“There’s no way to write a science book well. If you write it for a general audience and you are successful, your academic colleagues will hate you, and if you write it for academics, nobody would want to read it.”
Like the over-the-top marriage proposals immortalized on hidden cameras and Good Morning America, these social media campaigns turn what should be a sincere question into an exercise in emotional extortion. Once someone has choreographed a marching band or hired a skywriter, the question is no longer “Do you want go to prom with me?” It’s “Will you choose not to publicly humiliate me?”
Hathaway has also described how she and Devil Wears Prada co-star Emily Blunt “would clutch at each other and cry because we were so hungry."
Times culture has never produced an excess of radical thinking. With the upheavals of the digital age, though, restraint has become a luxury the paper can no longer afford. “The ways to have impact are to produce exclusive news, write memorable stories, and evince a sense of daring and fun,” says Sexton. “And if that formula fails, then we’re all in fucking trouble.”
"Do shit you’re not supposed to do.” That’s how Joe Sexton, who as New York Times sports editor has been behind some of the paper’s most groundbreaking recent work, describes his guiding philosophy.
Give a grown adult a series of random prompts and cues, and odds are he or she will recall a disproportionate number of memories from adolescence. This phenomenon even has a name—the “reminiscence bump”—and it’s been found over and over in large population samples, with most studies suggesting that memories from the ages of 15 to 25 are most vividly retained.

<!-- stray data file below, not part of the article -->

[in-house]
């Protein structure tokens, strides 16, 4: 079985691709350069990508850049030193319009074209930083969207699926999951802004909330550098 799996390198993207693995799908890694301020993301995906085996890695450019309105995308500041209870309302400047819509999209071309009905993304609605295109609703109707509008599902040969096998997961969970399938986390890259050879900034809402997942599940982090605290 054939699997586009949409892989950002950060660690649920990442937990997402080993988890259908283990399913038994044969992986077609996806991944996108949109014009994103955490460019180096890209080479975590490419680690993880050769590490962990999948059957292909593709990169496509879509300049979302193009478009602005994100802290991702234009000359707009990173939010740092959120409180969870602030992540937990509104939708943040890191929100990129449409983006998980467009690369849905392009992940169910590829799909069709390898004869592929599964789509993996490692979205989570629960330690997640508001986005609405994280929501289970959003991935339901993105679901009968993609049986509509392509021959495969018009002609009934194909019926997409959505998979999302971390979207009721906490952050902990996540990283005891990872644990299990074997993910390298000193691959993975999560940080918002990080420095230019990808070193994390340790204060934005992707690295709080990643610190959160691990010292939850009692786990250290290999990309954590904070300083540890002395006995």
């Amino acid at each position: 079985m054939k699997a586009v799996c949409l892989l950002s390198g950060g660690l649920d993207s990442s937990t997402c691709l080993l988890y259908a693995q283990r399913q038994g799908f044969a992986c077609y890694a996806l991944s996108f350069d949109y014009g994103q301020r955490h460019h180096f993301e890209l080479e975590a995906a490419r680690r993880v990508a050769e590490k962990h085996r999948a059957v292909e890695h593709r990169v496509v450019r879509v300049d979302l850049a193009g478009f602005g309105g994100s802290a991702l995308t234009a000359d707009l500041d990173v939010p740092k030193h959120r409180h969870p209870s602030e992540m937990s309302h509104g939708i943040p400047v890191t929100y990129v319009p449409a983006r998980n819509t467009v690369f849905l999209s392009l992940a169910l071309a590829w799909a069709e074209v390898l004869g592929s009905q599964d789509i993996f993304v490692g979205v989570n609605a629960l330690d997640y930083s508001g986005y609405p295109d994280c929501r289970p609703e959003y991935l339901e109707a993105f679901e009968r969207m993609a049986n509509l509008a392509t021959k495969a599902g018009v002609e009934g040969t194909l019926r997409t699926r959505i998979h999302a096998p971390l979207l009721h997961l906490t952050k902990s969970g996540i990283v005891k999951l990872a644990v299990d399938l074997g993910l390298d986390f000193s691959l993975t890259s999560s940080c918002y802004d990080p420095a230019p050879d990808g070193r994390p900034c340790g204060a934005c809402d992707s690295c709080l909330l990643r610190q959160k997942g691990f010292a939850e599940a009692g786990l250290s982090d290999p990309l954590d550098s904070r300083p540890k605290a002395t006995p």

“I do worry if being a pundit is a worthwhile thing to be,” she says. “Yeah, I’m the unlikely cable news host. But before that I was the unlikely Rhodes scholar. And before that I was the unlikely kid who got into Stanford. And then I was the unlikely lifeguard. You can always cast yourself as unlikely when you’re fundamentally alienated in your worldview. It’s a healthy approach for a commentator.”
Lauer’s talent is telegraphing a pleasing, likable gravitas, and in his Stewart interview, he strikes his signature pose: He leans on his right elbow, legs crossed and swiveled left, reading glasses in right hand, pen in left, while he poses questions with a tone of tactful skepticism, his eyebrows cocked in expectation. Then he switches the pen to the other hand, dons his glasses, and reads from notes as if from a stone tablet of inescapable truth, almost sorry he has to go there. Then glasses off, eyebrows up.
“Patriarchy” doesn’t just mean concrete systems that ensure only men have access to the upper echelons of power; it also encompasses our ingrained cultural understanding of what men should be and how they show dominance. If it looks like we’ve reached the “end of men,” that’s only because patriarchy (alive and well!) tells us the only way to be a man is to be The Man — economically, politically, and socially. If patriarchy were really over, stay-at-home dads wouldn’t be the death knell of an entire gender. They’d just be … men. They are men.